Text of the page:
History is now sorting out a battle between two titans of human governing: Patriarchy vs. Liberal Democracy
We cannot return to an “empty world” of low population density, where we could disperse to avoid war and easily obtain fresh essential resources. So knowing what we know about human nature ("Our Dilemma, Our Challenge, War Defined") and what we know about sexual dimorphism ("Sexual Dimorphism"), what are our options?
First, the existence of active peace systems, described in the Appendix essay "Douglas Fry's "Life Without War," suggests that with sufficient will it is within our power to assemble a critical mass of citizens and visionary leaders committed to devising a global, enforceable peace treaty and a maintainable global peace system. We can avoid destroying while simultaneously freeing financial and creative human resources for learning, building, creating, and exploring. We are already making moves in that direction, described in the Appendix essay "Global Peace System Accomplishments"). Will such visionary leadership emerge and make a global end to war an enduring reality?
Second, we can embrace gender parity governing. Iceland is making significant progress in that direction, as are the Nordic countries. (Marinósdóttir 2017) Justin Trudeau, the Prime Minister of Canada, is aiming his country there as well. Women in many countries are rising up and assuming leadership positions in many human endeavors, including governing. A world where women are second-class citizens or worse is a world where male biology, essentially unconstrained by female input, is currently spinning out of sane control, is armed with savagely lethal weapons, and is conflicted about how to conserve and use natural resources.
If we continue to “do the same thing over and over again,” if too many societies continue to exclude women from leadership, up to and including parity governing that approaches 50/50 partnership, history indicates that we should expect to continue to create dominator, patriarchal, warring societies and the behaviors that characterize them. To make a radical change in how we deal with conflicts and how we apportion resources, empowering women arguably isn’t an option. It’s a necessity.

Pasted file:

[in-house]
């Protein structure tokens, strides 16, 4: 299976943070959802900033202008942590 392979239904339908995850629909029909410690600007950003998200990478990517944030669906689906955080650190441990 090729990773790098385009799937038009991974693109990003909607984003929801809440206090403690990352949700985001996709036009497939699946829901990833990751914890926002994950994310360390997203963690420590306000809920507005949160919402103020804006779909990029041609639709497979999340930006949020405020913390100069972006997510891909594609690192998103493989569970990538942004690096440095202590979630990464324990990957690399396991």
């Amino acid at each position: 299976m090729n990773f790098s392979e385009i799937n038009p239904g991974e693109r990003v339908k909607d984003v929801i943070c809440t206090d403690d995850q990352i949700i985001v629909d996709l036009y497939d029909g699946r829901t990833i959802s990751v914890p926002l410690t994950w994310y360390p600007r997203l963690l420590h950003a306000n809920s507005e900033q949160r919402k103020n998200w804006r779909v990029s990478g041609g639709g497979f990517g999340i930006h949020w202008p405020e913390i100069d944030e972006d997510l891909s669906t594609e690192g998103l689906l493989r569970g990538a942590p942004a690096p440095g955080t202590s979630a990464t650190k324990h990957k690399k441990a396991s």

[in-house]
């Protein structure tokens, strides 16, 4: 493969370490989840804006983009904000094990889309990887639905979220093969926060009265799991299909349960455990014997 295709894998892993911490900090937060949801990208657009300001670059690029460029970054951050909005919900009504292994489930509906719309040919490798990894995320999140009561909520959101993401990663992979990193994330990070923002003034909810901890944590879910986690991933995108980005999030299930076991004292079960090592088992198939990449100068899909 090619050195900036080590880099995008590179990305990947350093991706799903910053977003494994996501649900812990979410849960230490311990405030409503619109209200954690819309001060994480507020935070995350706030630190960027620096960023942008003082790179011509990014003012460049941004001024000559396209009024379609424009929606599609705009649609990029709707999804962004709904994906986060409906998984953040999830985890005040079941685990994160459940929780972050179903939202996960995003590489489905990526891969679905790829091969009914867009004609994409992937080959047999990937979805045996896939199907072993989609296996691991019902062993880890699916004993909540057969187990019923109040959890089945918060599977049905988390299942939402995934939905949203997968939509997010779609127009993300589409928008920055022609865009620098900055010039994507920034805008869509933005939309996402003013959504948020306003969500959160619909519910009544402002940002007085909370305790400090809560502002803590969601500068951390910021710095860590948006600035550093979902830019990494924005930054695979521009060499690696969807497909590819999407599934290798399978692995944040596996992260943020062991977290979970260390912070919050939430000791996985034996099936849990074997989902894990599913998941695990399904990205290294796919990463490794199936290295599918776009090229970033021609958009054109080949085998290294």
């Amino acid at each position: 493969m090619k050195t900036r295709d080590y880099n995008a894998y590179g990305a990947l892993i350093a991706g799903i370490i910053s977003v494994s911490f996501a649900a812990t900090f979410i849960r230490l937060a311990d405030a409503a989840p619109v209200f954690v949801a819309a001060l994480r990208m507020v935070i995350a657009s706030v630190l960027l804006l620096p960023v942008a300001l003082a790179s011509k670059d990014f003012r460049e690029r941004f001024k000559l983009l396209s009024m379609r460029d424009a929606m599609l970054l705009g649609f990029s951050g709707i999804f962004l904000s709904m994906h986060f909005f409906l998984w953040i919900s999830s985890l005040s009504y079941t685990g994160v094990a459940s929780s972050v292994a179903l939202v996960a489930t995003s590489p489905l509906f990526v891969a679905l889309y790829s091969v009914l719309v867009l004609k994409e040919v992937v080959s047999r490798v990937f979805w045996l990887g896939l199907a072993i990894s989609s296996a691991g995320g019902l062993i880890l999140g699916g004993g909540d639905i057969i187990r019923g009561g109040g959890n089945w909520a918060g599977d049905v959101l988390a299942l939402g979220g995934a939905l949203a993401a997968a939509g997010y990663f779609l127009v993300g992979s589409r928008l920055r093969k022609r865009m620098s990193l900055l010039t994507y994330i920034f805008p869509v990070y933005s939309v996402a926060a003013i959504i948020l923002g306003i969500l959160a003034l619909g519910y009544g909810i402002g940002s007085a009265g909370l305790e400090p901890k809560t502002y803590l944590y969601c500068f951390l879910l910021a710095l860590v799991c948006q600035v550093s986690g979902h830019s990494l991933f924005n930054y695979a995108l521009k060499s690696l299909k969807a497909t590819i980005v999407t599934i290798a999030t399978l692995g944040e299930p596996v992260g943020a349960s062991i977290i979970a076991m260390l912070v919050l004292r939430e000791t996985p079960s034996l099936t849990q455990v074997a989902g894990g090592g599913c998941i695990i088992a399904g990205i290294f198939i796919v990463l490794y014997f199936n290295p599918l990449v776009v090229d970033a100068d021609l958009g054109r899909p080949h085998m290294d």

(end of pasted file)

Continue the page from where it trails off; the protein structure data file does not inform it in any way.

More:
The antithesis to patriarchy, the cure for it, is not matriarchy. It’s fully mature, liberal democracy, by which is meant a governing system that respects the basics of human rights and provides 1) an equal vote to all citizens, men and women, of all races, religions, or sexual orientation, 2) a fully free press, 4) freedom of religion, 3) freedom of speech and assembly, and 4) an independent judicial system that protects those rights. Thus far historically, with the exception of a rare queen or female head of state, all authoritarian governments, certainly including dictatorships and tyrannies, are fundamentally patriarchies.
In recent history, the United States, to date the world’s oldest ongoing experiment in liberal democracy, has been the cultural leader of a transition into that “liberal democracy” kind of future. It’s not a perfect country—flawed humans will never live in or create a “perfect” country. But having freed itself from slavery, done away with child labor, given the vote to citizens of African descent and to women, and transitioned through a powerful civil rights movement, the United States continues a progressive struggle toward its founder’s vision of “a more perfect union.” At this time, in 2019, the country is led by a President having a pronounced authoritarian, patriarchal orientation that has thrown the country into turmoil. A major political struggle is underway for the country’s soul.